Your internet provider, your school, and even your browser store pages that you have seen before. The reason? Your ISP or school has to pay for internet connectivity bandwidth and doesn't really want to pull down a frequently-accessed web page and its associated files from Timbucktu every time somebody wants to use it, and you would be upset with your browser if it insisted on re-loading a page you just looked at every time you return to it.
So all of these entities store frequently (or recently) viewed web pages. Most of the big web sites put markers in their pages to indicate when the page was last changed, and how long you can wait before checking for a page update. These entities store these markers and use them to control their caches. For example, they can just read the header of a large page (the header is MUCH smaller than the page itself) and see when it was last changed. If it was more recently than the date and time indicated on their stored marker, they update, otherwise they don't.
But sometimes a page gets changed ahead of time, or it doesn't have a marker, or its an infrequently used page. In that case, you need to force the caches to actually look at the page itself and see if it is different. You can do this by putting a question mark (?) after the URL in the address bar of the browser. For example you could go to my home page at the following URL:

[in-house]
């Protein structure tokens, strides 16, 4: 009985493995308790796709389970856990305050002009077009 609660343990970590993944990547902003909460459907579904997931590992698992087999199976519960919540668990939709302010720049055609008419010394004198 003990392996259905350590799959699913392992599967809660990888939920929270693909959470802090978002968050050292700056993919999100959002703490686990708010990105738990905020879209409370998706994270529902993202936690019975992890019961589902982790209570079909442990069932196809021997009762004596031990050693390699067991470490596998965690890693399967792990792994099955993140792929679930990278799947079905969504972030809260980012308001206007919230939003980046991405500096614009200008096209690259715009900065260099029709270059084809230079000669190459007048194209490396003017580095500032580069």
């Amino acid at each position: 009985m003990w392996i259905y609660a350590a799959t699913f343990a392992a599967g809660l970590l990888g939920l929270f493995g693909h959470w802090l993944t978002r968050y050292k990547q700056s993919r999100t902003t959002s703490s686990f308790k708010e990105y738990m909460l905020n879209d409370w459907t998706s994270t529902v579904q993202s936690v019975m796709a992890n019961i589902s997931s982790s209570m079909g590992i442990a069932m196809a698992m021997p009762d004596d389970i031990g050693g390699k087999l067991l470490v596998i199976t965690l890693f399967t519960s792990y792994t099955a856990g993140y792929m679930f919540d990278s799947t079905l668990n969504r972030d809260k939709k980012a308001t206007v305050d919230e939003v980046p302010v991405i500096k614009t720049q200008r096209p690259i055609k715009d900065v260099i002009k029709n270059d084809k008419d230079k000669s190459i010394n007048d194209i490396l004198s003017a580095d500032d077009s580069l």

Why does this work? The question mark after the URL is an indicator that you are sending a "Query String", which is everything after the question mark, to the web site. Query Strings are used for cases where you are requesting specific information which must be specifically provided to you. Yahoo's stock quotes work this way, with the Query String providing the ticker symbols of the stocks whose price you want to track. Since you don't want just a generic page, and the ISPs have no clue as to what the query strings mean, the caches know that they must actually retrieve the page, not just give you a stored version.
IT WOULD BE IRRESPONSIBLE to just put a question mark after every web page request, as this runs up the costs for everyone and provides no benefit for you. So use this trick only when you know or strongly suspect that you are not getting the latest version of a page.